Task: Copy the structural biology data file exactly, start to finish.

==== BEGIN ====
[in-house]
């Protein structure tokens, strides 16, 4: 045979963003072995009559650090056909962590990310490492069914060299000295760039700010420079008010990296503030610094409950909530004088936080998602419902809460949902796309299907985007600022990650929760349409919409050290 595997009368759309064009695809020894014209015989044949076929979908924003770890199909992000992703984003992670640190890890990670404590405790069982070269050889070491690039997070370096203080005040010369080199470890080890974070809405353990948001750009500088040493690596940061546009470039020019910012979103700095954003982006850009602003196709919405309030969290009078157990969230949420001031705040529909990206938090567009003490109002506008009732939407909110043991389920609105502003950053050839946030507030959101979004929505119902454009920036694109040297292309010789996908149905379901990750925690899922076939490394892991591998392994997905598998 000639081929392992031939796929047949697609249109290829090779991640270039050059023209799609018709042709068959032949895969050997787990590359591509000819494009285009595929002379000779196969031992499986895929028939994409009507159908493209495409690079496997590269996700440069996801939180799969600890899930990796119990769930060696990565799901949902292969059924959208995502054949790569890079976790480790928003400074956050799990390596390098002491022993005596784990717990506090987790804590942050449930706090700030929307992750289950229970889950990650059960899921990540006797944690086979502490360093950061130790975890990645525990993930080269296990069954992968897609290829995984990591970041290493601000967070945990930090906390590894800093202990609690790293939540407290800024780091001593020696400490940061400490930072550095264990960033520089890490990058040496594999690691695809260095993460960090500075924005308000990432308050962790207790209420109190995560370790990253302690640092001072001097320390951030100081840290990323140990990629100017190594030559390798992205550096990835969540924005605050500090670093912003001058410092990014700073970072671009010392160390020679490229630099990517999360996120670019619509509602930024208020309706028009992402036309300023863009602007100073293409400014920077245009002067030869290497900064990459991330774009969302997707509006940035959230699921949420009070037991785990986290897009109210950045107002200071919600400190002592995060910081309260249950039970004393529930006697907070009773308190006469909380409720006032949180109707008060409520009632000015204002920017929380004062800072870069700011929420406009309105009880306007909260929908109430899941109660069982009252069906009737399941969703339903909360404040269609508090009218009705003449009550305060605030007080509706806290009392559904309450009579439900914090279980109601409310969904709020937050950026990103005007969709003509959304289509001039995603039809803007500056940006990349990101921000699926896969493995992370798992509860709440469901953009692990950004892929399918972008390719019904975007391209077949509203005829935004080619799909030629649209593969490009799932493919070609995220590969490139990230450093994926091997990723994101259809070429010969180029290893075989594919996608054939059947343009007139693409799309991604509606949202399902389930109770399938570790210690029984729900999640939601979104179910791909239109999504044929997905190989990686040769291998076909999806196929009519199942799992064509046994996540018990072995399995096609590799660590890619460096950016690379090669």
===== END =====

[in-house]
């Protein structure tokens, strides 16, 4: 045979963003072995009559650090056909962590990310490492069914060299000295760039700010420079008010990296503030610094409950909530004088936080998602419902809460949902796309299907985007600022990650929760349409919409050290 595997009368759309064009695809020894014209015989044949076929979908924003770890199909992000992703984003992670640190890890990670404590405790069982070269050889070491690039997070370096203080005040010369080199470890080890974070809405353990948001750009500088040493690596940061546009470039020019910012979103700095954003982006850009602003196709919405309030969290009078157990969230949420001031705040529909990206938090567009003490109002506008009732939407909110043991389920609105502003950053050839946030507030959101979004929505119902454009920036694109040297292309010789996908149905379901990750925690899922076939490394892991591998392994997905598998 000639081929392992031939796929047949697609249109290829090779991640270039050059023209799609018709042709068959032949895969050997787990590359591509000819494009285009595929002379000779196969031992499986895929028939994409009507159908493209495409690079496997590269996700440069996801939180799969600890899930990796119990769930060696990565799901949902292969059924959208995502054949790569890079976790480790928003400074956050799990390596390098002491022993005596784990717990506090987790804590942050449930706090700030929307992750289950229970889950990650059960899921990540006797944690086979502490360093950061130790975890990645525990993930080269296990069954992968897609290829995984990591970041290493601000967070945990930090906390590894800093202990609690790293939540407290800024780091001593020696400490940061400490930072550095264990960033520089890490990058040496594999690691695809260095993460960090500075924005308000990432308050962790207790209420109190995560370790990253302690640092001072001097320390951030100081840290990323140990990629100017190594030559390798992205550096990835969540924005605050500090670093912003001058410092990014700073970072671009010392160390020679490229630099990517999360996120670019619509509602930024208020309706028009992402036309300023863009602007100073293409400014920077245009002067030869290497900064990459991330774009969302997707509006940035959230699921949420009070037991785990986290897009109210950045107002200071919600400190002592995060910081309260249950039970004393529930006697907070009773308190006469909380409720006032949180109707008060409520009632000015204002920017929380004062800072870069700011929420406009309105009880306007909260929908109430899941109660069982009252069906009737399941969703339903909360404040269609508090009218009705003449009550305060605030007080509706806290009392559904309450009579439900914090279980109601409310969904709020937050950026990103005007969709003509959304289509001039995603039809803007500056940006990349990101921000699926896969493995992370798992509860709440469901953009692990950004892929399918972008390719019904975007391209077949509203005829935004080619799909030629649209593969490009799932493919070609995220590969490139990230450093994926091997990723994101259809070429010969180029290893075989594919996608054939059947343009007139693409799309991604509606949202399902389930109770399938570790210690029984729900999640939601979104179910791909239109999504044929997905190989990686040769291998076909999806196929009519199942799992064509046994996540018990072995399995096609590799660590890619460096950016690379090669």